Fenugreek, Latin title Trigonella Foenum graecum, is an herb indigenous to Asia and South Europe. The plant grows rapidly to the soil to 2-feet tall and fixes nitrogen. White or yellow flowers can be found in in the first summer and produce yellow brown seed pods in the fall. This legume plant is useful for livestock forage and foods, seasoning, condiments, medication, dye. The plant and seed give a aroma and flavor off. This herb doesn’t endure freezing climate and is tender, therefore following the last frost happens, the seeds are cultivated throughout the spring.
Fenugreek seeds develop – to clay-type soil. Soil is the best option because of this herb. Mix well-aged compost to the soil to supply slow release nutrients to the roots. Don’t include nitrogen fertilizer, because the nitrogen will be collected by the plant in the air and resolve it in the soil. Check the soil temperature using a thermometer before planting. Fenugreek seeds require a soil temperature of at least 60 degrees Fahrenheit. Colder soil temperatures retard the development of the seeds.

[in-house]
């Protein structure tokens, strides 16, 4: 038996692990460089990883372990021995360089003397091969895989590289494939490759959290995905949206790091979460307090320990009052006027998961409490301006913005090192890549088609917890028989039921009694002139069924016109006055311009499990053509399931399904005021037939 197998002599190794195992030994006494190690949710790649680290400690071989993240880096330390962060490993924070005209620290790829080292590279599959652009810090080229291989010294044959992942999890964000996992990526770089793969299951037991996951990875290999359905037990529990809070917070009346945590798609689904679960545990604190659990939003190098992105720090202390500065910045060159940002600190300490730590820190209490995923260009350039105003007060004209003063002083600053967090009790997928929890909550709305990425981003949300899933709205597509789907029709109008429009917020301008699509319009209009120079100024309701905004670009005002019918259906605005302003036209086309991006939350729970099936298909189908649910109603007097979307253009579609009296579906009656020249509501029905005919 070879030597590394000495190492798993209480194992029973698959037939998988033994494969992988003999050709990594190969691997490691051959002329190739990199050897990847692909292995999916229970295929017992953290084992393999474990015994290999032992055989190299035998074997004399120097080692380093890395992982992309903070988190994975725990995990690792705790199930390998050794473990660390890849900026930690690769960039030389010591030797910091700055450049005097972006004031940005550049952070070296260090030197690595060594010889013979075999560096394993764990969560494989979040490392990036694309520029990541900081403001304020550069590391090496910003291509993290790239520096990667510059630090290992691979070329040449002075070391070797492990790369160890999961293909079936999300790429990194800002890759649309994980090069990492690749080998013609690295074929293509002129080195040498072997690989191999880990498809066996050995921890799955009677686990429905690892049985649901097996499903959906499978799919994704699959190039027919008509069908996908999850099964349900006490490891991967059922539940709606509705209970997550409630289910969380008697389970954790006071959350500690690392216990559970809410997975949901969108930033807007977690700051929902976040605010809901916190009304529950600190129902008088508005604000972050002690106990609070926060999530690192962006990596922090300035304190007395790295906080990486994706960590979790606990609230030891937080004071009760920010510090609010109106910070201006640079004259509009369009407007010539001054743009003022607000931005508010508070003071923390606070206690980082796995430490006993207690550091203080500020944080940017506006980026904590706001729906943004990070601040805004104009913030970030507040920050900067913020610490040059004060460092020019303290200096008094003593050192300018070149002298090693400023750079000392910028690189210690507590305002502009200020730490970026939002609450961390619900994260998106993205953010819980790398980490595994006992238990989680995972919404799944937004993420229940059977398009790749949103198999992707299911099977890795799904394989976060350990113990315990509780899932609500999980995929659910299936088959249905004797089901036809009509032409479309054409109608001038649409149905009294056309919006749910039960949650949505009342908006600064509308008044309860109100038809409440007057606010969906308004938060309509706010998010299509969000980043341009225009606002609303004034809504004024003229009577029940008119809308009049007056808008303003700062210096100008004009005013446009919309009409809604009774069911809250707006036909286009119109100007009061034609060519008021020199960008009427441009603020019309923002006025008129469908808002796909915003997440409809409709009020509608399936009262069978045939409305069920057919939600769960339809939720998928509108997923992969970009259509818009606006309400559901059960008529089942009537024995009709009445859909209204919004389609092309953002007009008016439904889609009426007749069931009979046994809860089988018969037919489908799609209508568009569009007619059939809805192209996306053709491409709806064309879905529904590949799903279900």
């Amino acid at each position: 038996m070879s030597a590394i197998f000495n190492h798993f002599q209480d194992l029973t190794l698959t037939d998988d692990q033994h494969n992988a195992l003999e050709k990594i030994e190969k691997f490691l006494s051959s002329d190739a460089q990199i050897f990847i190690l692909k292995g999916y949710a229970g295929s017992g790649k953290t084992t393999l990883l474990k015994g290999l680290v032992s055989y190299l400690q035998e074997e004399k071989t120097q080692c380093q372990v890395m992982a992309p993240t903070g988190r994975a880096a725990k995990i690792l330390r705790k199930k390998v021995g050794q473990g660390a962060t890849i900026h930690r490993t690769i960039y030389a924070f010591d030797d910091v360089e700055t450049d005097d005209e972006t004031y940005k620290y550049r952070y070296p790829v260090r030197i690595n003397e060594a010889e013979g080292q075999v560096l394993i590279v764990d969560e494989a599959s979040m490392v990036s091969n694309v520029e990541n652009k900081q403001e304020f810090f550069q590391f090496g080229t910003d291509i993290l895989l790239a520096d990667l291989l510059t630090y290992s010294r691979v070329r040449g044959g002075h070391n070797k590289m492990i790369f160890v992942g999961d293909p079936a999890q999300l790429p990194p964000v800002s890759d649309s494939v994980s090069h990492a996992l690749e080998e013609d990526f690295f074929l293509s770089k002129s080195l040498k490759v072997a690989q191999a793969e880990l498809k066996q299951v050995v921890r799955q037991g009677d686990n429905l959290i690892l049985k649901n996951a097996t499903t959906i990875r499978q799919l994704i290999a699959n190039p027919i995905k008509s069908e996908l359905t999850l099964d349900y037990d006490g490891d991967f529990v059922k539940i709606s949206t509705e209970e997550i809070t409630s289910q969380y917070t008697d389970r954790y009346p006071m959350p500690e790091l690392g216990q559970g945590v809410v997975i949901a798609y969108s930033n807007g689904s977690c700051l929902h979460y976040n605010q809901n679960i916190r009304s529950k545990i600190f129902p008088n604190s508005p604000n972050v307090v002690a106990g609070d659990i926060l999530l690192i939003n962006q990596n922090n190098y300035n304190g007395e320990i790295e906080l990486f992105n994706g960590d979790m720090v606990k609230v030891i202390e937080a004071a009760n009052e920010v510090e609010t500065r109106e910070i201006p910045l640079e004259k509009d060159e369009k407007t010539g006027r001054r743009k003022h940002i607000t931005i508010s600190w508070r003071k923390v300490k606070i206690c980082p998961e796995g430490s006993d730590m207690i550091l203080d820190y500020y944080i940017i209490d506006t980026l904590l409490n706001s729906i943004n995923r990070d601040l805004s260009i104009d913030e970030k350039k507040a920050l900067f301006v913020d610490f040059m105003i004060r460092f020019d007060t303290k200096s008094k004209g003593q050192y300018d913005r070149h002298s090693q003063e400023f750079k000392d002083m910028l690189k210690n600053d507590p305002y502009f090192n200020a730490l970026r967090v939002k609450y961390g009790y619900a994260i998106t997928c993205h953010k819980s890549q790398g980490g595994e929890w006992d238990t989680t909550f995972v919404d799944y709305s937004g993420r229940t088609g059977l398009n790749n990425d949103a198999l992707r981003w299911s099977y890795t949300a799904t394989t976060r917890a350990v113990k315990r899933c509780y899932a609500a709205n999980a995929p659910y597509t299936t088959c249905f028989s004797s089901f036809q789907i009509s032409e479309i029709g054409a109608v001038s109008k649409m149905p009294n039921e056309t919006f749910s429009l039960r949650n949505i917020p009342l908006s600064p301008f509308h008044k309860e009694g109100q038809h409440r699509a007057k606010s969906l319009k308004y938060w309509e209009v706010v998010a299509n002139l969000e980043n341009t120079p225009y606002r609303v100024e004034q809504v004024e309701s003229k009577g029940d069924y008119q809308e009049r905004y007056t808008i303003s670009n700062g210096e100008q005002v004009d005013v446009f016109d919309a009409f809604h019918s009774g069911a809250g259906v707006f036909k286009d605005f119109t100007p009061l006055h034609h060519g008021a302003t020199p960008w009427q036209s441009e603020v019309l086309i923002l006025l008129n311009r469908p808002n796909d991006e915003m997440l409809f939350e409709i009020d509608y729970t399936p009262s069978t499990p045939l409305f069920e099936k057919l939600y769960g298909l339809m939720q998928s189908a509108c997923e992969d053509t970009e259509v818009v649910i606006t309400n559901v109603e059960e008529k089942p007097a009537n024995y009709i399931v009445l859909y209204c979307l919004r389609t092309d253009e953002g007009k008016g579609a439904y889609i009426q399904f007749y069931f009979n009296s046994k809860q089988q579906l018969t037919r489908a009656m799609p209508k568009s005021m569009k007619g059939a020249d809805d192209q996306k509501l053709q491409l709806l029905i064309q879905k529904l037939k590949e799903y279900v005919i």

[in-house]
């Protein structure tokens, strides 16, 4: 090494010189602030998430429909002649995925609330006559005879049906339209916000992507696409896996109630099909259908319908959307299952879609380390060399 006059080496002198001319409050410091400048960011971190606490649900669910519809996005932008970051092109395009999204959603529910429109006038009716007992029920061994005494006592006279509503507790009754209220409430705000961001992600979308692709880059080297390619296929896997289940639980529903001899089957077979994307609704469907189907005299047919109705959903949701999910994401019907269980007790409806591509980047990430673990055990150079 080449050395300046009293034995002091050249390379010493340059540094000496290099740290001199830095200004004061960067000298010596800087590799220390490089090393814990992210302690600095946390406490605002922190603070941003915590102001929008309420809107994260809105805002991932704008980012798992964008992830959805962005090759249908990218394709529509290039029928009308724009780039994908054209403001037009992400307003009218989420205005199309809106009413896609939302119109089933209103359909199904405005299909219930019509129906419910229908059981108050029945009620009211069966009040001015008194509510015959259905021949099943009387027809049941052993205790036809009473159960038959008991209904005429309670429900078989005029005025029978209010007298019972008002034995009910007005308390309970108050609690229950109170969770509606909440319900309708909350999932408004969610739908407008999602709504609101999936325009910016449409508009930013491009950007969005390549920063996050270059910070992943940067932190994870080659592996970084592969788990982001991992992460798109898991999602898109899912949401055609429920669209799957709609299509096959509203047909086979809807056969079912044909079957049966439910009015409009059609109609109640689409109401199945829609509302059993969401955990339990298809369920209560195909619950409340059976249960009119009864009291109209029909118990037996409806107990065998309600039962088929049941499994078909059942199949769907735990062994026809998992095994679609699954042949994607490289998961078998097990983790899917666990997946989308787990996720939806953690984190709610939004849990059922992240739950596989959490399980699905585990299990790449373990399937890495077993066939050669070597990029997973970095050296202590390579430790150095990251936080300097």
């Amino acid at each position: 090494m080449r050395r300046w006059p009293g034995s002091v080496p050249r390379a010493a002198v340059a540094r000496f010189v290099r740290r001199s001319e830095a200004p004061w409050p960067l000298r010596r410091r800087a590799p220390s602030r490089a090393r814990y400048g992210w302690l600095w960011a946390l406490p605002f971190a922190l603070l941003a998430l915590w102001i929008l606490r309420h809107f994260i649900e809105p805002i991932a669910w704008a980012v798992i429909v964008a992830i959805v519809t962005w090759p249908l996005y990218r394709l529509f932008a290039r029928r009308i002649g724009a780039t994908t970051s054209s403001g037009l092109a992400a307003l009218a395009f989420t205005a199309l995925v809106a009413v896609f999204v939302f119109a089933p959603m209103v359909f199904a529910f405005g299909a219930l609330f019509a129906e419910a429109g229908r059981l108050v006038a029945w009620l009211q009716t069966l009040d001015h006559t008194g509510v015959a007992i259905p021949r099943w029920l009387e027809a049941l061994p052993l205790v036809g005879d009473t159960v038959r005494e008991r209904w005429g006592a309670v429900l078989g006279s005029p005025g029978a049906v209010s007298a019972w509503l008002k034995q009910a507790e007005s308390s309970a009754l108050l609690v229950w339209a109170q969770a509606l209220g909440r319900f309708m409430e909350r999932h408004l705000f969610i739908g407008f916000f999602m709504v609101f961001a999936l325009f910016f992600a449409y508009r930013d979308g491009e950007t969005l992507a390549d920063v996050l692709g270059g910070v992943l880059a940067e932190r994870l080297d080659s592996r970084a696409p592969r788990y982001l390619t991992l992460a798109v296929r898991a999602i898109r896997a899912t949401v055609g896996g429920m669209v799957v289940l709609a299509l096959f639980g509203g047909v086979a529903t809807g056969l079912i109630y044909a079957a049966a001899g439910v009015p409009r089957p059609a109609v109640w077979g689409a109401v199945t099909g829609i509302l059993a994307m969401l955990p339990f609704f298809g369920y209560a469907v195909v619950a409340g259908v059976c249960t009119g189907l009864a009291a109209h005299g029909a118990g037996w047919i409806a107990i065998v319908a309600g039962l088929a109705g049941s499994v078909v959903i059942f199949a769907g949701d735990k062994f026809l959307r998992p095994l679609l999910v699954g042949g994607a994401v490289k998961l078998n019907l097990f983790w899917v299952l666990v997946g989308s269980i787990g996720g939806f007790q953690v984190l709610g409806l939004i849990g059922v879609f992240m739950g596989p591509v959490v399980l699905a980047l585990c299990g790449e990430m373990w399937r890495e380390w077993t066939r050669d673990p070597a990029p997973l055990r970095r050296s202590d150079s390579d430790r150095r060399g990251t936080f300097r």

Fenugreek seeds have a tough outer coat that that should be be softened before planting. Soak the seeds for 12 hours in water. Drain and change the water every 2 hrs. Create rows 4″ apart with 1/4 inch deep trenches in the prepared soil. Spread the seeds and cover with soil.
Keep the soil moist while the seeds germinate, which does occur in 7 to 10 times. When the crops are 2 to 3″ tall, thin the seedlings to 4″ apart. The additional fenugreek seedlings don’t survive transplanting, but could be tossed in a salad for usage.
Sow fenugreek seeds every three months to have an offer of greens through the summer. This lets you harvest the tender plants while alternative crops that are developing. It generally has a growing period of four to five months to create seeds that are mature. Look for varieties that ripen in 90 days to get a faster harvest of fenugreek seeds.